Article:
Three Stunning Debut Novels From Emerging Caribbean Authors

This week’s Three to Read features powerful books written to honor the Caribbean culture. Read on to see our recommendations!

Diversity Fiction Recommendations Three To Read
Three book recommendations beneath Bookstr's Three To Read logo.

It’s time for another Three to Read! To celebrate Caribbean-American Heritage Month, we’re recommending books by debut authors with historical ties to the Caribbean, as reflected in their books. If you’re interested in gripping fantasy stories, tales about personal growth from past traumas, or narratives about rediscovering cultural roots, these books will be right up your alley. So, stay inside to avoid the heat, grab a cold drink, and crack open one of these books!


So Let Them Burn by Kamilah Cole

Book cover for So Let Them Burn by Kamilah Cole


Faron Vincent has the ability to channel the power of the gods. Years ago, she liberated her island from the dragon-riding Langley Empire. She’s a legend to her people, but now she has nowhere to direct her powers. When an international peace summit asks her to come, she expects to perform tricks for them before returning home. To her surprise, her sister Elara forms a bond with an enemy dragon, and the gods who gave Faron her powers demand she kill her sister. Faron’s attempt to find another solution takes her down a dark path, and Elara uncovers shocking secrets about the Langley Empire, forcing the sisters to make difficult decisions that will shape the lives of each other and the rest of the world.


As an indie national bestseller, Kamilah Cole frantically writes at night in the hopes people will read her stories, and if they don’t, they are missing out. A Jamaican-born, American-raised author, Cole found a way to create a beautiful and deep fantasy story inspired by her Jamaican roots. Cole melds powerful themes into a young adult story with unique magic and curious mysteries that readers won’t soon forget.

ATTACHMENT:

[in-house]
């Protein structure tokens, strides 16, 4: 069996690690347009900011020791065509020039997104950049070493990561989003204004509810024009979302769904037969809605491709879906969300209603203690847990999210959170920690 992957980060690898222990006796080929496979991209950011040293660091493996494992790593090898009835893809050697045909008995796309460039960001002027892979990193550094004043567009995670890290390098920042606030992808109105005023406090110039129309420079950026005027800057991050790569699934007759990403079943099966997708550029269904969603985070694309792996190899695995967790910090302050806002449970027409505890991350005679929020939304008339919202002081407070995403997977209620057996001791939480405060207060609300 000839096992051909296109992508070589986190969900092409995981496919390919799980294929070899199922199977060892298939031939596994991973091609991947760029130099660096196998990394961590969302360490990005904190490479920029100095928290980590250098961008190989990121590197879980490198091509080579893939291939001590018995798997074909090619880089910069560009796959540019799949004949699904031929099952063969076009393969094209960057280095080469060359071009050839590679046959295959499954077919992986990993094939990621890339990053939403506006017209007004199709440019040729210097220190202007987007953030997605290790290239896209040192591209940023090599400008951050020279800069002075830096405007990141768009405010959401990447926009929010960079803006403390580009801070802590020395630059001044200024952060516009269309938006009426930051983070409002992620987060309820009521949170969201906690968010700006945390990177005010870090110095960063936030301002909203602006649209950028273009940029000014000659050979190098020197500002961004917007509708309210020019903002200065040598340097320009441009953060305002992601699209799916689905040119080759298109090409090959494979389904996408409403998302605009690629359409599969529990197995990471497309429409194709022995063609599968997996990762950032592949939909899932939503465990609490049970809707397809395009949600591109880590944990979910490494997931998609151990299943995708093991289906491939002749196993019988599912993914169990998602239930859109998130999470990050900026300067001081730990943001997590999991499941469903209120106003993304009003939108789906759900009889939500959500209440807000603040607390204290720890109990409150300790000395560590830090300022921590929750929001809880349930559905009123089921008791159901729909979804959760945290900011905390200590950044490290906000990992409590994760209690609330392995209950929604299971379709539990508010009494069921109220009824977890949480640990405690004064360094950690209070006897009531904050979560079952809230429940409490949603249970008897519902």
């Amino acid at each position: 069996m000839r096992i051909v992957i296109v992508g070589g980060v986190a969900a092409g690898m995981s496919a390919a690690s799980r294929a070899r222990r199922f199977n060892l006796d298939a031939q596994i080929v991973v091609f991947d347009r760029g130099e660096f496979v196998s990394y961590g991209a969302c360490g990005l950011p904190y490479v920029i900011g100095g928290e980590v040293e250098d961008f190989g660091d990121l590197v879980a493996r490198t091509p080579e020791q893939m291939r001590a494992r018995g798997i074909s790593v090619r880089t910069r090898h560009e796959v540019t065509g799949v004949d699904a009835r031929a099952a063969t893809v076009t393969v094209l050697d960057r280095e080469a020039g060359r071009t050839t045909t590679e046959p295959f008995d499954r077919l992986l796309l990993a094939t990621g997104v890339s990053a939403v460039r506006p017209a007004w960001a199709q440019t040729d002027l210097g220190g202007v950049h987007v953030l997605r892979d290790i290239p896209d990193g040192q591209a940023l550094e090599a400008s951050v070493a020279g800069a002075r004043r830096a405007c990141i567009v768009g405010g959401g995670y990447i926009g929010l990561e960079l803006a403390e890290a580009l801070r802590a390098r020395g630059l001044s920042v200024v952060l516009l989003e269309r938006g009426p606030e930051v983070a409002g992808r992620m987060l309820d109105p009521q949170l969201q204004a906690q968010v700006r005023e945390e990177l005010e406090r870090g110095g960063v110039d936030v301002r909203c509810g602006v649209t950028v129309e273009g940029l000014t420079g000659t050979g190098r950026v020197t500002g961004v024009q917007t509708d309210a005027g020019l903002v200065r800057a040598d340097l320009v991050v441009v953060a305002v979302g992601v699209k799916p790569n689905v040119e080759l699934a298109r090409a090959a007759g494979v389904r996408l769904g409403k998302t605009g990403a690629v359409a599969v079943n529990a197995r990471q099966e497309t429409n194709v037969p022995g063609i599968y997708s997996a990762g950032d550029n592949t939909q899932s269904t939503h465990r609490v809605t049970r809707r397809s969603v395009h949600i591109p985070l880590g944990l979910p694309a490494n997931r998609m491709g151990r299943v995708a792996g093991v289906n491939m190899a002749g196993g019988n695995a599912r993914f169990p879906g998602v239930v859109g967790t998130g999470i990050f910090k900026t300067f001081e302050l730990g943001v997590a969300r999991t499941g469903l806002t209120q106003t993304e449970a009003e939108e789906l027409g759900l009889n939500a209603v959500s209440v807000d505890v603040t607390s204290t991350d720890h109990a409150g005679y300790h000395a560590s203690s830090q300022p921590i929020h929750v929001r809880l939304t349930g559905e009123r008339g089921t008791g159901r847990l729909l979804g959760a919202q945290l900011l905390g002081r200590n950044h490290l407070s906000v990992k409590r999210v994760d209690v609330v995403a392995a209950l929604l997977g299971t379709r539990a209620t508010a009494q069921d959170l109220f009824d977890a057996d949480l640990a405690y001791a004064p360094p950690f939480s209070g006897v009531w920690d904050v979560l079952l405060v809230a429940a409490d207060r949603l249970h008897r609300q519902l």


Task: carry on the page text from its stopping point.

The Island Sisters by Micki Berthelot Morency

Book cover for The Island Sisters by Micki Berthelot Morency


When four women from Haiti, St. Thomas, and Guam meet as first-year college students, they discover they share a history of abuse. Calling themselves the “island sisters,” they create a powerful friendship that sees them through the challenges of forced marriages, violent men, motherhood, and dreams of freedom. Hot-headed Monique, quiet Cecilia, devout Lanei, and determined Ella manage to bring each other up by supporting each other in areas they lack. They choose to pursue their freedom but face the consequences of their decisions when they challenge their cultural beliefs.


Born in Port-au-Prince Haiti with six siblings, Micki Morency graduated from Northeastern University, Boston, and worked in the corporate world before working as a Case Manager at a transitional housing for abused women and their children. Unsurprisingly, her debut novel, The Island Sisters, covers similar themes. Her diverse background as an immigrant and her previous work experience have turned her into a powerful writer with even more powerful stories to tell.


Broughtupsy by Christina Cooke

Book cover for Broughtupsy by Christina Cooke


Twenty-year-old Akúa flies from Canada to her native Jamaica to reconnect with her sister Tamika. Their brother recently passed from sickle cell anemia — the same disease that took their mother. Akúa carries his remains with her as she attempts to reassemble her family. As Akúa and her sister revisit places from their childhood, she realizes how different and distant she’s become from her home culture. She asks herself if she is truly Jamaican and wonders if her own blood abandoned her. Broughtupsy confronts the reality of what people owe their families. Did Akúa make the right decision to leave, and is she estranged from her culture?


Born in Jamaica before becoming a Canadian citizen, Christina Cooke’s writing has appeared in several journals and even won a MacDowell Fellow and Journey Prize. Thirteen years in the making, Broughtupsy is her debut novel, and it shares a powerful message of culture and family. Furthermore, it explores the process of discovering oneself and the difficult reality of being gay in a deeply religious family.

That’s it for this week’s Three to Read! We hope you’ll enjoy our picks. Check back next week for more curated recommendations!

Want to check out last week’s Three to Read selections on children’s books to deal with grief? Click here!

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